“I am trying to make a reformist achievement and this is why I'm being fought,” Aoun pointed out. Asked about the tour that his Change and Reform bloc had recently carried out to explore the stances of political forces on his presidential initiative, Aoun said “some parliamentary blocs have approved of our proposal on limiting the presidential elections to the two strongest candidates.”“But the presence of the third candidate (MP) Henri Helou has rendered this proposal infeasible,” he added. Helou has been nominated by Progressive Socalist Party leader MP Walid Jumblat, who describes his parliamentary bloc as centrist. Dismissing accusations that his camp is seeking a so-called “constituent assembly,” Aoun said “those who lie in politics can accuse others of what they want.”
“This is what's happening in the issue of the constituent assembly,” he added. “What did they rely on to accuse me of abandoning equal (Christian-Muslim) power-sharing? We're currently practicing six-party power-sharing due to the unjust electoral law,” Aoun lamented.
Asked about the FPM's ongoing talks with its Christian rival, the Lebanese Forces, Aoun noted that the so-called declaration of intent paper that the two parties are preparing is “almost ready.”“Political changes will not affect it,” he said. Turning to the issue of the appointments of top security chiefs, Aoun stressed that he is not trying to “impose anything on anyone.” “The Constitution distributed authorities among the sects and we have the right to name Christian officials,” he underlined.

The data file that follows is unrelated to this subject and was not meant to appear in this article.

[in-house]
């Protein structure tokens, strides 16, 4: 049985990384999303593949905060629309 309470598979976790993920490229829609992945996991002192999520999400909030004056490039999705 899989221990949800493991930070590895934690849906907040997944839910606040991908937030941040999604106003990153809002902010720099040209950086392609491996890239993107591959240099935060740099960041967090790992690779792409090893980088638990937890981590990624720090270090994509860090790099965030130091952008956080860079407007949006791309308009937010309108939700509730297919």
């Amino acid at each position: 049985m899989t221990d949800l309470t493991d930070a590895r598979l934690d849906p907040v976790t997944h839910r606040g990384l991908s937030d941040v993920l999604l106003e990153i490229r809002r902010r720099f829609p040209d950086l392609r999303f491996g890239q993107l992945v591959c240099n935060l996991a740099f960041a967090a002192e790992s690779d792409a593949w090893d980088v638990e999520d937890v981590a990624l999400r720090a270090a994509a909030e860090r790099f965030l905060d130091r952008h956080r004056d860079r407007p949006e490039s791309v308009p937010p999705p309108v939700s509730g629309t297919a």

“I don't have a problem with (Army Commander) General (Jean) Qahwaji, but why should we keep a civil servant in his post in an illegitimate manner?” Aoun pointed out. As for his dispute with Defense Minister Samir Moqbel, the FPM chief said that “the defense minister is 'unique.'” “He is entrusted with implementing the law not with doing what he wants. If he does not want to implement the law, confidence must be withdrawn from him,” said Aoun. On Monday, Moqbel dismissed Aoun's call for withdrawing confidence from him. “I did not hear him and I don't care about that,” Moqbel said. The dispute erupted between the two men after Moqbel recently extended the term of the head of the Higher Defense Council, Maj. Gen. Mohammed Khair.
The military positions in Lebanon are suffering as a result of the months-long presidential vacuum in light of the parliament's failure to elect a successor for Michel Suleiman. The vacuum also threatens the position of Internal Security Forces chief Maj. Gen. Ibrahim Basbous who is set to retire in June. The tenure of Army chief Qahwaji is set to end in September. His term was extended for two years in September 2013. “I told (al-Mustaqbal movement leader ex-PM Saad) Hariri that (Commando Regiment commander) Shamel Roukoz is my candidate (for the army chief post) and he proposed Samir Shehadeh and Imad Othman” for the command of the ISF, Aoun revealed.